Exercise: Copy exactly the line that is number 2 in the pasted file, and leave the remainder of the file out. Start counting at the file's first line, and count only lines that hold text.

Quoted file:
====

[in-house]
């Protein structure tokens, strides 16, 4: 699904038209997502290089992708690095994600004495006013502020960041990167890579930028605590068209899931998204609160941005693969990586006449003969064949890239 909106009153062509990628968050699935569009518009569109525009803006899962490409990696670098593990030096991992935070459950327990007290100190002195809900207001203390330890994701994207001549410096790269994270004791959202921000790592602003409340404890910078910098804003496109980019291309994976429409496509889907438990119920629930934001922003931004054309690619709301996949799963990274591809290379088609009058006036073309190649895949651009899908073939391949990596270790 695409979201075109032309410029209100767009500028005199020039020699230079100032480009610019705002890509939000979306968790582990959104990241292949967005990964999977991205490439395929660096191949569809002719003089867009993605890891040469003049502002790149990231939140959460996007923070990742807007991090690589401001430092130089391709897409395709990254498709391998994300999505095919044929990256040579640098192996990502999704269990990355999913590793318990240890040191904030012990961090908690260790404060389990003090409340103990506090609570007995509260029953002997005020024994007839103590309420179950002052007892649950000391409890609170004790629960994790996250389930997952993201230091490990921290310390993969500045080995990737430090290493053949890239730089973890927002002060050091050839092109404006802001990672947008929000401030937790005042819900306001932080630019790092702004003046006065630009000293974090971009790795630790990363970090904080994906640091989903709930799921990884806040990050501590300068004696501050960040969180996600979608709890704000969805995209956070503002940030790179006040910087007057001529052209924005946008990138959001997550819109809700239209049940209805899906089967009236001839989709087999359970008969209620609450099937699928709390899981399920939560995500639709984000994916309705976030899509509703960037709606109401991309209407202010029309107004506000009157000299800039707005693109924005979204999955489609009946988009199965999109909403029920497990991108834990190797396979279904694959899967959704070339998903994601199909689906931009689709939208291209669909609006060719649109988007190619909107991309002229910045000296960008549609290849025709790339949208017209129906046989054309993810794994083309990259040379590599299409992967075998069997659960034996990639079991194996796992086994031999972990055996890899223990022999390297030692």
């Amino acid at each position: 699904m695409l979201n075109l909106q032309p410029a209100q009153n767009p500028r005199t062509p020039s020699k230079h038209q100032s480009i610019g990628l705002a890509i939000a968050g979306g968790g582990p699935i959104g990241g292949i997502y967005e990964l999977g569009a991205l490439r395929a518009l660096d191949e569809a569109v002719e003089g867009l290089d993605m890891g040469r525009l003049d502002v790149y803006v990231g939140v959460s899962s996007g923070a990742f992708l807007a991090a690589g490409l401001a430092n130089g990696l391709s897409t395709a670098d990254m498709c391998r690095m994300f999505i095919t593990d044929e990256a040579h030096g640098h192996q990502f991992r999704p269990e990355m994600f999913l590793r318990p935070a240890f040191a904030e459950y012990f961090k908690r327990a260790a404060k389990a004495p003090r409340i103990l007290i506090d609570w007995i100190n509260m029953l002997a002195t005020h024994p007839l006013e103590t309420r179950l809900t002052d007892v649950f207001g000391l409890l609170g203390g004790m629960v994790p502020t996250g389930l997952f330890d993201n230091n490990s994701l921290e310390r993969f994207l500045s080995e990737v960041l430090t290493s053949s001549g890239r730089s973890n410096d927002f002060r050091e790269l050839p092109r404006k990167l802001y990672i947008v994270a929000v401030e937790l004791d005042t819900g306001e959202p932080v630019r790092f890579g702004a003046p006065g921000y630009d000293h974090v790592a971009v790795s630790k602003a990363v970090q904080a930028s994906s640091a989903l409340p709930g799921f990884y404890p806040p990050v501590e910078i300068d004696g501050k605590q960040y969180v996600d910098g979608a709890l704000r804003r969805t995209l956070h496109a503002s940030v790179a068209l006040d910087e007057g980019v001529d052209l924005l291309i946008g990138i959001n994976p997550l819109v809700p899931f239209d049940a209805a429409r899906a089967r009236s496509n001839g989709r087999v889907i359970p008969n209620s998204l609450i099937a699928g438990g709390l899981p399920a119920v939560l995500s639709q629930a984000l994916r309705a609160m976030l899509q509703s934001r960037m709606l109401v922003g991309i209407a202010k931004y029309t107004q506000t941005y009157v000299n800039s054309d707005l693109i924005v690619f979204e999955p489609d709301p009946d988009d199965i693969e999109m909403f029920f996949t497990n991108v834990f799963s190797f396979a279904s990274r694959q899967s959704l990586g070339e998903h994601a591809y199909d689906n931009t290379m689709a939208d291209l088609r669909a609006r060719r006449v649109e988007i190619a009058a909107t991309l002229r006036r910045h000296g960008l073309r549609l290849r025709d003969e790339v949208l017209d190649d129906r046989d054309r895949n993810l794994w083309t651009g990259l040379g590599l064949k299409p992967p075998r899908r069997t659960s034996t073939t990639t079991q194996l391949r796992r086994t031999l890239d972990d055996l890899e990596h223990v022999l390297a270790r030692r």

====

């Protein structure tokens, strides 16, 4: 699904038209997502290089992708690095994600004495006013502020960041990167890579930028605590068209899931998204609160941005693969990586006449003969064949890239 909106009153062509990628968050699935569009518009569109525009803006899962490409990696670098593990030096991992935070459950327990007290100190002195809900207001203390330890994701994207001549410096790269994270004791959202921000790592602003409340404890910078910098804003496109980019291309994976429409496509889907438990119920629930934001922003931004054309690619709301996949799963990274591809290379088609009058006036073309190649895949651009899908073939391949990596270790 695409979201075109032309410029209100767009500028005199020039020699230079100032480009610019705002890509939000979306968790582990959104990241292949967005990964999977991205490439395929660096191949569809002719003089867009993605890891040469003049502002790149990231939140959460996007923070990742807007991090690589401001430092130089391709897409395709990254498709391998994300999505095919044929990256040579640098192996990502999704269990990355999913590793318990240890040191904030012990961090908690260790404060389990003090409340103990506090609570007995509260029953002997005020024994007839103590309420179950002052007892649950000391409890609170004790629960994790996250389930997952993201230091490990921290310390993969500045080995990737430090290493053949890239730089973890927002002060050091050839092109404006802001990672947008929000401030937790005042819900306001932080630019790092702004003046006065630009000293974090971009790795630790990363970090904080994906640091989903709930799921990884806040990050501590300068004696501050960040969180996600979608709890704000969805995209956070503002940030790179006040910087007057001529052209924005946008990138959001997550819109809700239209049940209805899906089967009236001839989709087999359970008969209620609450099937699928709390899981399920939560995500639709984000994916309705976030899509509703960037709606109401991309209407202010029309107004506000009157000299800039707005693109924005979204999955489609009946988009199965999109909403029920497990991108834990190797396979279904694959899967959704070339998903994601199909689906931009689709939208291209669909609006060719649109988007190619909107991309002229910045000296960008549609290849025709790339949208017209129906046989054309993810794994083309990259040379590599299409992967075998069997659960034996990639079991194996796992086994031999972990055996890899223990022999390297030692």